How Employee Development Can Lower Turnover

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Why Turnover Hurts

Employees that are a fit in terms of skills, potential and culture/personality can be difficult to find. After their tenure with a business, competitors can benefit from what your previous employees know of your operations. Keeping an airtight lid on sensitive information is practically impossible. Turnover becomes a substantial expense considering the added costs of employee recruitment, orientation and training.

Skill-Focused Programs

In a large organization, aim for at least one program for each department or job type. This is a way to allow each set of employees to focus and improve on a field most important to them. Performance improvements will in turn improve business efficiency and overall employee expertise. The resulting increased revenue can be used to reduce turnover by offering hefty raises and bonuses without sacrificing other important business operations.

Personality-Focused Programs

Like it or not, a social workplace requires navigating different personalities. Understanding employees in terms of their introvert/extrovert tendencies, professional goals and personal strengths can do wonders to enhance the appeal of employee development programs. For instance, introverts and extroverts are two classic personality camps that simply don’t see eye-to-eye on human relations. Training in how to deal with the idiosyncrasies of each group is virtually certain to smooth relations between the two personality types in a large organization. Note that while neutrality and objectivity are generally worthy goals, in this example, it will help a development program to recognize that the “extrovert ideal” is far more admired and culturally dominant in the U.S. Much of voluntary turnover is due to personality problems. People often “quit their boss” more than their job.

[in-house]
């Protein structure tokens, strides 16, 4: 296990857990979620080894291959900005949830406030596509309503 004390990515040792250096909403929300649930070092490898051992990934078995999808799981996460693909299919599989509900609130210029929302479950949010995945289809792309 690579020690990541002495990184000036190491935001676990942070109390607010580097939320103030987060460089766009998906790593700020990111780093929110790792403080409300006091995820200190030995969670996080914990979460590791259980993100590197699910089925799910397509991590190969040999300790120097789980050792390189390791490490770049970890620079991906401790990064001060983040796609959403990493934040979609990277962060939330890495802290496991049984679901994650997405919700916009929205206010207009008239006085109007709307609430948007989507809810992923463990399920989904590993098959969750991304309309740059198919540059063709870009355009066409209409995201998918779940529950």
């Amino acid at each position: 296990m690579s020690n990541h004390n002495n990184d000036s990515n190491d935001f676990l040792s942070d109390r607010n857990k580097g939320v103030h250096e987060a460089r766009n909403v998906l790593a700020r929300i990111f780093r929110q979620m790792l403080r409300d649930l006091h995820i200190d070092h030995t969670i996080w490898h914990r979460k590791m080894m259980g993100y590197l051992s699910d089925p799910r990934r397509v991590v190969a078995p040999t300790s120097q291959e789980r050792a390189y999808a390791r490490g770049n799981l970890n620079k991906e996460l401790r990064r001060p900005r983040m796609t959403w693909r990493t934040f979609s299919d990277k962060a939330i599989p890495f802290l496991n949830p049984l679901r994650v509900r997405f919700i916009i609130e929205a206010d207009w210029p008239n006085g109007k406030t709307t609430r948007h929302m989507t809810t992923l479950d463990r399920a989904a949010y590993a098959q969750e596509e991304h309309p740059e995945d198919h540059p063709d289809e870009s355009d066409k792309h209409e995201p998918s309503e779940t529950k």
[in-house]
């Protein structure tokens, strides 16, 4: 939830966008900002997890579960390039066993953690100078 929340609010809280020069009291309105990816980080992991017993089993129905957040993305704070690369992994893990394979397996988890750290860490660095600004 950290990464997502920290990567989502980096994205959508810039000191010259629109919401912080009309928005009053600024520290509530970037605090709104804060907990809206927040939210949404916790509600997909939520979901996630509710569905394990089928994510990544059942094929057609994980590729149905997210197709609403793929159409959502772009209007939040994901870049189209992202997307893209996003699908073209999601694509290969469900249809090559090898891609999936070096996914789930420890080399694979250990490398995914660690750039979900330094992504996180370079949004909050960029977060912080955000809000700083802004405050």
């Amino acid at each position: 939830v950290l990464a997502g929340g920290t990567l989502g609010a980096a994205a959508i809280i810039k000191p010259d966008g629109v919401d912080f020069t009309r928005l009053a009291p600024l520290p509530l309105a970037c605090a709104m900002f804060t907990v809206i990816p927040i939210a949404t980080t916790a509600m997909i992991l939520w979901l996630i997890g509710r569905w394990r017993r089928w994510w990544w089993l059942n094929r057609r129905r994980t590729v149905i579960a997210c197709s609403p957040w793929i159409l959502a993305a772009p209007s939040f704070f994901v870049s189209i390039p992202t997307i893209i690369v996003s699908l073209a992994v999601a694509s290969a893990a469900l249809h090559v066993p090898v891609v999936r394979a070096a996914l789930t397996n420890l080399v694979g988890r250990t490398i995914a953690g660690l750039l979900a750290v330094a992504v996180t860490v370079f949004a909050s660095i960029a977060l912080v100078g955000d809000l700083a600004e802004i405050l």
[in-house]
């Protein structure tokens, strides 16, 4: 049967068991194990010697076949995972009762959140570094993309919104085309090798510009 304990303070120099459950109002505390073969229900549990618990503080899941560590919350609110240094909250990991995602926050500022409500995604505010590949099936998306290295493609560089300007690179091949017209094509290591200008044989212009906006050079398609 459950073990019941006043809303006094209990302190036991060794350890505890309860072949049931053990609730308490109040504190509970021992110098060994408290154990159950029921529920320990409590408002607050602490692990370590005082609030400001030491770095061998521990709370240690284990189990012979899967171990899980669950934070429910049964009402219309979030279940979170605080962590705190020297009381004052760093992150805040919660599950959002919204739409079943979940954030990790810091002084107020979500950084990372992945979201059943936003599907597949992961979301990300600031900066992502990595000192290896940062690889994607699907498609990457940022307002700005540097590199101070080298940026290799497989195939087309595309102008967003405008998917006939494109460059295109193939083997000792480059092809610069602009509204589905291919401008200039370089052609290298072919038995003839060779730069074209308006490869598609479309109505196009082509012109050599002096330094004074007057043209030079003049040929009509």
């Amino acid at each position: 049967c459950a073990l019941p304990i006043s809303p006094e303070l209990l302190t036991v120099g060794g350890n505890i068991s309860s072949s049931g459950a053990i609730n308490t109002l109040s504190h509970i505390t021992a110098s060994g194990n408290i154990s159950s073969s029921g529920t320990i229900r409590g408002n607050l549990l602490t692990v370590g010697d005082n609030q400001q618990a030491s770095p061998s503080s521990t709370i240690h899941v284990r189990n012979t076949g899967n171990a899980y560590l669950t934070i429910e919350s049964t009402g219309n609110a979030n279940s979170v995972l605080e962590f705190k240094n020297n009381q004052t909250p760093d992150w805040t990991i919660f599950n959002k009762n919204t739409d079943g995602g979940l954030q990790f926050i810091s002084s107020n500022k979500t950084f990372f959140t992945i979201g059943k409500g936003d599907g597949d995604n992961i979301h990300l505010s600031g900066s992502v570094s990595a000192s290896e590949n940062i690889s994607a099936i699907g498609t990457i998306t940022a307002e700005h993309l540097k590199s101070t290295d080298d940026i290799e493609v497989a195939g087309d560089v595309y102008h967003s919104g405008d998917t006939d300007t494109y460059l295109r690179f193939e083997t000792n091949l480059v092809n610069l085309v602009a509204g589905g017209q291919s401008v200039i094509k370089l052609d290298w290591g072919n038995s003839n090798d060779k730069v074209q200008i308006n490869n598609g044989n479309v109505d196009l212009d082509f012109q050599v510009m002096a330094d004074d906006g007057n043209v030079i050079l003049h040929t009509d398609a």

Marketing and PR

If needed, help employees to recognize that employee development programs are investments for a win-win situation for employees as well as they employer. Make an effort to publicize development programs outside the company. Doing so may attract valuable employees from competing businesses and raise the perceived value of a company for existing employees. This is likely to dampen turnover.

Limitations to Development Programs

Avoid a company culture that clashes with the stated goals of development programs. Additionally, programs that rely too much on one or more turnover theories are likely to fall flat. Consider that the prevalence of different sociological models prevents a coherent message about the “mechanics” of retention and turnover.

Lowering turnover is a hefty goal but a strong training and development plan can help the organization.

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